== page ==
In his book The Russian Empire: a Multi-Ethnic History, Andreas Kappeler surveys Russia in terms of its countless distinct ethnicities and cultures. Chapter eight, “the Late Tsarist Multi-ethnic Empire between Modernization and Tradition,” focuses on data from the 1897 general census of the Russian population. The census contained bias from various existing prejudices at the time, but it is an invaluable source when attempting to define the population of the largest and most varied territory in the world.… Read the rest here
When Russia grew in its empire, they also grew in the number of ethnicities within its empire. Since Russia grew in the number of ethnicities it had within its empire, Kappeler’s chapter on ethnicity in late tsarist Russia felt like a whirlwind. But, as much as a whirlwind as the chapter may have felt, one takeaway I did get was that a great number of nationalities, if not all nationalities, were treated relatively equally.
I believe this because of the high number of non-Russians who were in the upper echelon of Russian Empire society.… Read the rest here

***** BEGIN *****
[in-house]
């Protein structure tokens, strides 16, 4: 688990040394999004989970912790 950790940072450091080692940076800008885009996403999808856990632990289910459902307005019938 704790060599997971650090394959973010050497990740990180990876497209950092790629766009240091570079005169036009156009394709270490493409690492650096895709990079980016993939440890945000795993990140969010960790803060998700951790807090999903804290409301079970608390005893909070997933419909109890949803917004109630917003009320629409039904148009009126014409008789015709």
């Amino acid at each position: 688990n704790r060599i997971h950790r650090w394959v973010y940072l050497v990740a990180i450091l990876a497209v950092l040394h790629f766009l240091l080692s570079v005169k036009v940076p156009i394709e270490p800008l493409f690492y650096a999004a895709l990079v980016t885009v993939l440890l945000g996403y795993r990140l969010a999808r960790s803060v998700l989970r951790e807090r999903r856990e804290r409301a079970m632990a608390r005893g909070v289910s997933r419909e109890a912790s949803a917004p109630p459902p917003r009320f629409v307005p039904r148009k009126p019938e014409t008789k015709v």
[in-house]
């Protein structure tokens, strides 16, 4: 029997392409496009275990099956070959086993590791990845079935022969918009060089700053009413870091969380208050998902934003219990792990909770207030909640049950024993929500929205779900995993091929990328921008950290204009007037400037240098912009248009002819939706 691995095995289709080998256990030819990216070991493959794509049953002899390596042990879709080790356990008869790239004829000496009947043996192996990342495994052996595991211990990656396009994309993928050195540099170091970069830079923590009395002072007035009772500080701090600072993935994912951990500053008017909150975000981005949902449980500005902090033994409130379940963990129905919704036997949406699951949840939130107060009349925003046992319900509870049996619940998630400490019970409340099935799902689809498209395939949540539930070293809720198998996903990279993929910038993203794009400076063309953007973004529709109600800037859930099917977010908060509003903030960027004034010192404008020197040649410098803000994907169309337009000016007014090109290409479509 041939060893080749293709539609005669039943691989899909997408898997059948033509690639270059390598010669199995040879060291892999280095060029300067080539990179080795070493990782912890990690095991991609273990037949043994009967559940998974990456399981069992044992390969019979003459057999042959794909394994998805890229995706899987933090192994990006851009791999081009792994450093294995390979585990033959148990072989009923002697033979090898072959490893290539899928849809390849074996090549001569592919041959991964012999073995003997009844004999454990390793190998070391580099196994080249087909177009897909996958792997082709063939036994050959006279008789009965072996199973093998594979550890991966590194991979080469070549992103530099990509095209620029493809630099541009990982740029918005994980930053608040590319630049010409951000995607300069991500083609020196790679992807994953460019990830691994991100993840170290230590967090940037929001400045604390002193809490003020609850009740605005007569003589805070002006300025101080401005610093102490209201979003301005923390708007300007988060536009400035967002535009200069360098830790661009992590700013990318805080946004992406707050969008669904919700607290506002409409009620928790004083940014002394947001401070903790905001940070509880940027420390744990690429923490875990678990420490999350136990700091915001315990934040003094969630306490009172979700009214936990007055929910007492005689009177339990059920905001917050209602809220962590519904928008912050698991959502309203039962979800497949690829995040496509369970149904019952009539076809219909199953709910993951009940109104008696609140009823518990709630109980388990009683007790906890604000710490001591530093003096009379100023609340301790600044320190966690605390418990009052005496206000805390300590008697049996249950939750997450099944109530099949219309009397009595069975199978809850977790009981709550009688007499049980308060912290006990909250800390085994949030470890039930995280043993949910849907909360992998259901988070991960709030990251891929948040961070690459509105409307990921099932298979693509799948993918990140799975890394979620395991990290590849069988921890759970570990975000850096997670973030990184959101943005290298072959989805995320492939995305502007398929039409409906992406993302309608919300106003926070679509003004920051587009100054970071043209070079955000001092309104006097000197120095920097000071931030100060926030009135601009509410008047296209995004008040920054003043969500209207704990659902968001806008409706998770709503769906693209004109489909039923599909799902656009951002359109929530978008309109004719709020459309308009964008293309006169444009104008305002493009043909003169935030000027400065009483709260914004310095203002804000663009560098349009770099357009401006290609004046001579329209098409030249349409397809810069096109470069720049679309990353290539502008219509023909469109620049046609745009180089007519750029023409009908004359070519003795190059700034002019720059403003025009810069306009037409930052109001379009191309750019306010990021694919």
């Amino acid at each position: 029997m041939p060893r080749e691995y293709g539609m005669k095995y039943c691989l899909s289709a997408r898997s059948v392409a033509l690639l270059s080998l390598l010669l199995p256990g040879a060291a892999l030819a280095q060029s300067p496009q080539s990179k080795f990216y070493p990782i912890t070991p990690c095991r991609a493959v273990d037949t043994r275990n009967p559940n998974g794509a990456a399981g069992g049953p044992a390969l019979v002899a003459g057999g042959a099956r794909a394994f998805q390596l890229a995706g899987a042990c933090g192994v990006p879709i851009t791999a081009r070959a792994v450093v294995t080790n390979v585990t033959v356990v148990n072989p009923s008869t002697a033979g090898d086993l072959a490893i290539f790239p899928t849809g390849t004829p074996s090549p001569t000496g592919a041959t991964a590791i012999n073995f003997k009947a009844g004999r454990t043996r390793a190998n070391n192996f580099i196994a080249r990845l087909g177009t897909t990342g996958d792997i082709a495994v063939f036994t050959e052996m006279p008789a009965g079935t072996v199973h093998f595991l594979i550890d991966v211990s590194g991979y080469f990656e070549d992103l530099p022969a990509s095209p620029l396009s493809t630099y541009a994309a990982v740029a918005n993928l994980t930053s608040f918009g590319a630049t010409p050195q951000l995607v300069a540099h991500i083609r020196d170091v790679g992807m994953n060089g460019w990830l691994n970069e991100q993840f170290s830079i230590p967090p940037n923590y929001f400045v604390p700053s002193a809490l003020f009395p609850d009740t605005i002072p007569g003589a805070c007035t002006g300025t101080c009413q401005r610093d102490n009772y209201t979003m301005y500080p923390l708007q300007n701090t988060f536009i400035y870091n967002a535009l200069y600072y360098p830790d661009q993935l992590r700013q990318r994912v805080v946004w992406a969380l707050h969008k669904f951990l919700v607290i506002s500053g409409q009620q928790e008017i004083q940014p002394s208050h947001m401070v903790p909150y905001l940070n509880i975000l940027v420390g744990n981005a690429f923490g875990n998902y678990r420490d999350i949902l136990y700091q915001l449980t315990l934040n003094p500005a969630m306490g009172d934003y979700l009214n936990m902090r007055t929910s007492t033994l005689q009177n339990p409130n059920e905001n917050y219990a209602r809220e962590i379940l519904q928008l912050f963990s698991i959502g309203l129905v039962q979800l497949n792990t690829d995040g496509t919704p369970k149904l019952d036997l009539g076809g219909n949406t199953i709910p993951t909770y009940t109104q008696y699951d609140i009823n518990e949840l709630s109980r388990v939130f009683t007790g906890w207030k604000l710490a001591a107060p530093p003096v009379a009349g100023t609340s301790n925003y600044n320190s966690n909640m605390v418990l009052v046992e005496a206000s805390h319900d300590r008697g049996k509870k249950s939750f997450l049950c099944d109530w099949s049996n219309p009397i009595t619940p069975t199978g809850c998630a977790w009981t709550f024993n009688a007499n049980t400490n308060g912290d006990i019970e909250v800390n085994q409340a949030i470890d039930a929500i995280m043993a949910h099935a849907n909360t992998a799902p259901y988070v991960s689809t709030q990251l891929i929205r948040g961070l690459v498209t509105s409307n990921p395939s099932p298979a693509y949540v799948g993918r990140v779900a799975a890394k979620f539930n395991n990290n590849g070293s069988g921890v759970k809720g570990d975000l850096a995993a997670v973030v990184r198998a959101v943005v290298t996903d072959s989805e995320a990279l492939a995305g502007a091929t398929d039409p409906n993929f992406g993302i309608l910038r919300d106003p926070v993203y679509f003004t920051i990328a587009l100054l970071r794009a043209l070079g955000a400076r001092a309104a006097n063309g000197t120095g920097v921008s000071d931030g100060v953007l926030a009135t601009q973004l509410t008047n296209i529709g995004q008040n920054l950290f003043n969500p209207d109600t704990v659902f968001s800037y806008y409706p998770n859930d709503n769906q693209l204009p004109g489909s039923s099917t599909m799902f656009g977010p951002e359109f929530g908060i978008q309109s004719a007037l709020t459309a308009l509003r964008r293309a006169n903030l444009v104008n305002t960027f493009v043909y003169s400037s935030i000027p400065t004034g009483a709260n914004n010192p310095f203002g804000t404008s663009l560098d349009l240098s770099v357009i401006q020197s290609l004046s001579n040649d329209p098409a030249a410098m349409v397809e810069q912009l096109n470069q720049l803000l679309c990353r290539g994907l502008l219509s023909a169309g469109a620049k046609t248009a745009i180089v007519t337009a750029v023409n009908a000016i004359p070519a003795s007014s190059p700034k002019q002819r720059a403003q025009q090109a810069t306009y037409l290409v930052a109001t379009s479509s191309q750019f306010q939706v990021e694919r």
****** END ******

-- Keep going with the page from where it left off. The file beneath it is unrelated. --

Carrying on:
Kappeller’s chapter, entitled The Late Tsarist Multi-ethnic Empire Between Modernization and Tradition, focusses on a comparison between two times during the Russian Empire, the late nineteenth century Russian Empire and the pre-modern multi-ethnic empire. Specifically Kappeller discusses how when compared to each other, the changes and constants made to the Russian Empire during the end of the nineteenth century become significantly more apparent. Furthermore Kappeller uses the 1897 General Census document of the Russian Empire in order to accurately explain his argument.… Read the rest here